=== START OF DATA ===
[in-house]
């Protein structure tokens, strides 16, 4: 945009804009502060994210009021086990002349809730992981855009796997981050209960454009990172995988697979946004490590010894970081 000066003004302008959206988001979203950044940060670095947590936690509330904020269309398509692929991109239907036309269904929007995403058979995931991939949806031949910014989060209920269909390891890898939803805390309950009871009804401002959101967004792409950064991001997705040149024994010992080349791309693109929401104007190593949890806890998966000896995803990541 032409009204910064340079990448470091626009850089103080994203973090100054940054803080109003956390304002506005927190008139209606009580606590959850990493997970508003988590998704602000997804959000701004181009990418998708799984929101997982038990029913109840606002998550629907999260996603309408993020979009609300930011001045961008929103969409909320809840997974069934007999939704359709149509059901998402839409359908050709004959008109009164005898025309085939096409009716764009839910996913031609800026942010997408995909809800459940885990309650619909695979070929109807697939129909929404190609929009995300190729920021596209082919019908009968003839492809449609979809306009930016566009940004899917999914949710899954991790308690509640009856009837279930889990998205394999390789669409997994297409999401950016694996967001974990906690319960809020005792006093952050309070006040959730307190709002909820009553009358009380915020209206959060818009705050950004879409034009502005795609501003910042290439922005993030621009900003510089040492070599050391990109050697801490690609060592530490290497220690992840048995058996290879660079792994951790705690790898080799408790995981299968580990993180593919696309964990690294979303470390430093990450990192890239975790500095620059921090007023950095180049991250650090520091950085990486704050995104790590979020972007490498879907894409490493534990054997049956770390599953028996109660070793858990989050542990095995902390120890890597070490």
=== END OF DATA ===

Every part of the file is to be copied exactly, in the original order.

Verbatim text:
[in-house]
């Protein structure tokens, strides 16, 4: 945009804009502060994210009021086990002349809730992981855009796997981050209960454009990172995988697979946004490590010894970081 000066003004302008959206988001979203950044940060670095947590936690509330904020269309398509692929991109239907036309269904929007995403058979995931991939949806031949910014989060209920269909390891890898939803805390309950009871009804401002959101967004792409950064991001997705040149024994010992080349791309693109929401104007190593949890806890998966000896995803990541 032409009204910064340079990448470091626009850089103080994203973090100054940054803080109003956390304002506005927190008139209606009580606590959850990493997970508003988590998704602000997804959000701004181009990418998708799984929101997982038990029913109840606002998550629907999260996603309408993020979009609300930011001045961008929103969409909320809840997974069934007999939704359709149509059901998402839409359908050709004959008109009164005898025309085939096409009716764009839910996913031609800026942010997408995909809800459940885990309650619909695979070929109807697939129909929404190609929009995300190729920021596209082919019908009968003839492809449609979809306009930016566009940004899917999914949710899954991790308690509640009856009837279930889990998205394999390789669409997994297409999401950016694996967001974990906690319960809020005792006093952050309070006040959730307190709002909820009553009358009380915020209206959060818009705050950004879409034009502005795609501003910042290439922005993030621009900003510089040492070599050391990109050697801490690609060592530490290497220690992840048995058996290879660079792994951790705690790898080799408790995981299968580990993180593919696309964990690294979303470390430093990450990192890239975790500095620059921090007023950095180049991250650090520091950085990486704050995104790590979020972007490498879907894409490493534990054997049956770390599953028996109660070793858990989050542990095995902390120890890597070490």